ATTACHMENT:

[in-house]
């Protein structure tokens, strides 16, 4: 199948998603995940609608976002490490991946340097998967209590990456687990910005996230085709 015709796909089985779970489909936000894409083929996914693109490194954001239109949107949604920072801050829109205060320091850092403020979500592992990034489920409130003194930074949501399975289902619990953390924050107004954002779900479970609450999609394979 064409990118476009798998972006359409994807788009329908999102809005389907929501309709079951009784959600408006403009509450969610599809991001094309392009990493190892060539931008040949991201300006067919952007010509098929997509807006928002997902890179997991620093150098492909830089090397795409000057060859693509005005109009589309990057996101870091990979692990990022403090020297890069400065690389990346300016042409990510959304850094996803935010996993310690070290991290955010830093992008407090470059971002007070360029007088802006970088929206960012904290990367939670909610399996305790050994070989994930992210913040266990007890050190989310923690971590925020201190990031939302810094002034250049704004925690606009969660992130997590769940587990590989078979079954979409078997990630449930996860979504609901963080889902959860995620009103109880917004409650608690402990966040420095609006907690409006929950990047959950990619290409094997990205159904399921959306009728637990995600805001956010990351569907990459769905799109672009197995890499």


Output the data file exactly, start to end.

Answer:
[in-house]
């Protein structure tokens, strides 16, 4: 199948998603995940609608976002490490991946340097998967209590990456687990910005996230085709 015709796909089985779970489909936000894409083929996914693109490194954001239109949107949604920072801050829109205060320091850092403020979500592992990034489920409130003194930074949501399975289902619990953390924050107004954002779900479970609450999609394979 064409990118476009798998972006359409994807788009329908999102809005389907929501309709079951009784959600408006403009509450969610599809991001094309392009990493190892060539931008040949991201300006067919952007010509098929997509807006928002997902890179997991620093150098492909830089090397795409000057060859693509005005109009589309990057996101870091990979692990990022403090020297890069400065690389990346300016042409990510959304850094996803935010996993310690070290991290955010830093992008407090470059971002007070360029007088802006970088929206960012904290990367939670909610399996305790050994070989994930992210913040266990007890050190989310923690971590925020201190990031939302810094002034250049704004925690606009969660992130997590769940587990590989078979079954979409078997990630449930996860979504609901963080889902959860995620009103109880917004409650608690402990966040420095609006907690409006929950990047959950990619290409094997990205159904399921959306009728637990995600805001956010990351569907990459769905799109672009197995890499």